Stephen Farrell: So boiling it down, what we have is that the Sunnis would argue the Kurds are very over represented in areas such as Mosul where the Sunnis did not take part in the last round of elections and I think that certain Sunni parties in Anbar who didn't even exist four years ago would now be saying, "Well we are the Awakening. We are the ones who brought peace to Anbar. It's time for the old guard to move aside and for our contribution to the country to be recognized." I mean, in effect, people crying out for recognition of realities of achievements made over the last four years.

Before moving on further with the various factions in Iraq, last
Friday's snapshot mentioned an article by Leila Fadel. As noted Saturday, "U.S. strike kills civilians, Iraqis say" was written by Leila Fadel and Laith Hammoudi. That was my mistake. My apologies. This is in the Friday snapshot because Trina and Betty post that one and it saves them having to copy and paste from another snapshot during the week.

Back to factions. Kurdish friend Peter W. Galbraith makes a series of hypothesis in "
Is This a 'Victory'?" (New York Review of Books) but what should raise eye brows is a declaration he makes. (Someone get Tom Hayden a chair. He'll need to sit down. We'll get to it.) Galbraith sketches out a scenario where all the factions are in direct competition and opposition. That's in part to his own desire to represent the desires of the Kurdish region by advocating that Iraq not be a nation but a federation. Tom-Tom's long had a problem with Senator Joe Biden's support for a fedeartion. The popular term for that, which Biden rejects, is "partition." Galbraith has long favored a partition. This is not the Iraqis making that decision but it being imposed upon them. (The Kurds have long favored partition.) Near the end of the article, Galbraith -- an Obama inner-circle accolade of many years -- makse some critiques of Sentator John McCain including: "He has denounced the Obama-Biden plan for a decentralized state but has said nothing about how he would protect Iraq's Kurds, the only committed American allies in the country."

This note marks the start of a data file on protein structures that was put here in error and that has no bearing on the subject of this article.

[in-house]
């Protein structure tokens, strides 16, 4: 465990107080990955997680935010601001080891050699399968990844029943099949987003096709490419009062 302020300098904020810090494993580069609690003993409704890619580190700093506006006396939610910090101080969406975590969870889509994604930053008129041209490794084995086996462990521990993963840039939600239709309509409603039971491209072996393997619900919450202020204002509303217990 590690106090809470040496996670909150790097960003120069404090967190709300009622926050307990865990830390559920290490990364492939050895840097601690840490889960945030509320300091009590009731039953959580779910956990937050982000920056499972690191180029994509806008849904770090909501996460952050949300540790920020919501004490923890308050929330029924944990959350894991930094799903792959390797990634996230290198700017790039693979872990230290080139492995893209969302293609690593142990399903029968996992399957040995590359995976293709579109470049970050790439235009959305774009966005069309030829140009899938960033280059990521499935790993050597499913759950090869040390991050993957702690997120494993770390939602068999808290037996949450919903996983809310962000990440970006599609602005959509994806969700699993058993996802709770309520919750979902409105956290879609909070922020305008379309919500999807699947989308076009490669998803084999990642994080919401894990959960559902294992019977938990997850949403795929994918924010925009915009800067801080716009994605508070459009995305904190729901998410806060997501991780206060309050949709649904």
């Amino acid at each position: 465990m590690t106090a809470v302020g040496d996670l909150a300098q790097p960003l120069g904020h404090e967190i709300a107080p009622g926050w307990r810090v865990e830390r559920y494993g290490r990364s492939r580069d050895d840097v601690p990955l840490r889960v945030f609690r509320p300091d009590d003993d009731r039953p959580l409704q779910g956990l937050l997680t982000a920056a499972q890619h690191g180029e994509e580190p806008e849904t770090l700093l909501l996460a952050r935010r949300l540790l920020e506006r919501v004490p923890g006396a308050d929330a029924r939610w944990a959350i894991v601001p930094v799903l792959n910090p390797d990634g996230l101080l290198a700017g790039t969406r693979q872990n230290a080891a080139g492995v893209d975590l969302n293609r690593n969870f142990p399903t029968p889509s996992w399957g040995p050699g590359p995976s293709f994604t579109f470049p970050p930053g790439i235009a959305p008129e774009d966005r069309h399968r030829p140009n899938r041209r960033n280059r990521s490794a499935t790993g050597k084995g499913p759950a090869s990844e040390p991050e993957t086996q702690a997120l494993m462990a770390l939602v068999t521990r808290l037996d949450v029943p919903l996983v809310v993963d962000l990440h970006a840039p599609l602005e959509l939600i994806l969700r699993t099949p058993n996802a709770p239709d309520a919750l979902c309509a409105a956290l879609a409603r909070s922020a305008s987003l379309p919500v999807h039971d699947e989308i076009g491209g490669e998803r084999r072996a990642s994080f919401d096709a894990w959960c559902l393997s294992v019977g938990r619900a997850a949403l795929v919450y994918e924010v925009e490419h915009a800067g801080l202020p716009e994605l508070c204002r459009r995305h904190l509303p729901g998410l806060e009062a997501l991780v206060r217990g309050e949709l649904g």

The Obama-Biden plan? That was once Biden's proposal, long before he was on the Democratic Party's presidential ticket in the v.p. slot. But Obama supports partitioning Iraq? Again, Galbraith is part of Barack's inner circle. It's not fair to call him an "advisor" because he goes so very far back. (He is the one who, in fact, introduced Barack to Samantha Power in a kind of War Hawk mixer. Power, who, for the record, also supports partition.) What was once the Biden plan, Galbraith inadvertantly alerts, is now the Obama-Biden plan.

Tuesday's snapshot noted the Defense Dept press briefing by Lt Gen Lloyd Austin III where he attempted to sell the October 1st 'inclusion' of (some of) the "Awakening" Councils into the central government. NPR's JJ Sutherland attempted to figure out what the 54,000 members being moved over means and what their duties will be in Baghdad since, at present, they run checkpoints. Repeatedly, Austin demonstrated no awareness of what Sutherland was asking:

JJ Sutherland: Sir, I understand that but I'[m saying, "What happens in October? I understand eventually you want to have them be plumbers or electricians. But in October, there are a lot of checkpoints that have been manned by the Sons of Iraq. Are those checkpoints all going to go away? Are they only going to be staffed by Iraqi police now? That's my question. It's not eventually, it's next month.

Lt Gen Lloyd Austin: Yeah. Next month the Iraqi government will begin to work their way through this. And there's no question that some of them, some of the checkpoints, many of the checkpoints, will be -- will be manned by Iraqi security forces. In some cases, there may be Sons of Iraq that will be taksed to help with that work. But in most cases, I think the Iraqi government will be looking to transition people into different types of jobs.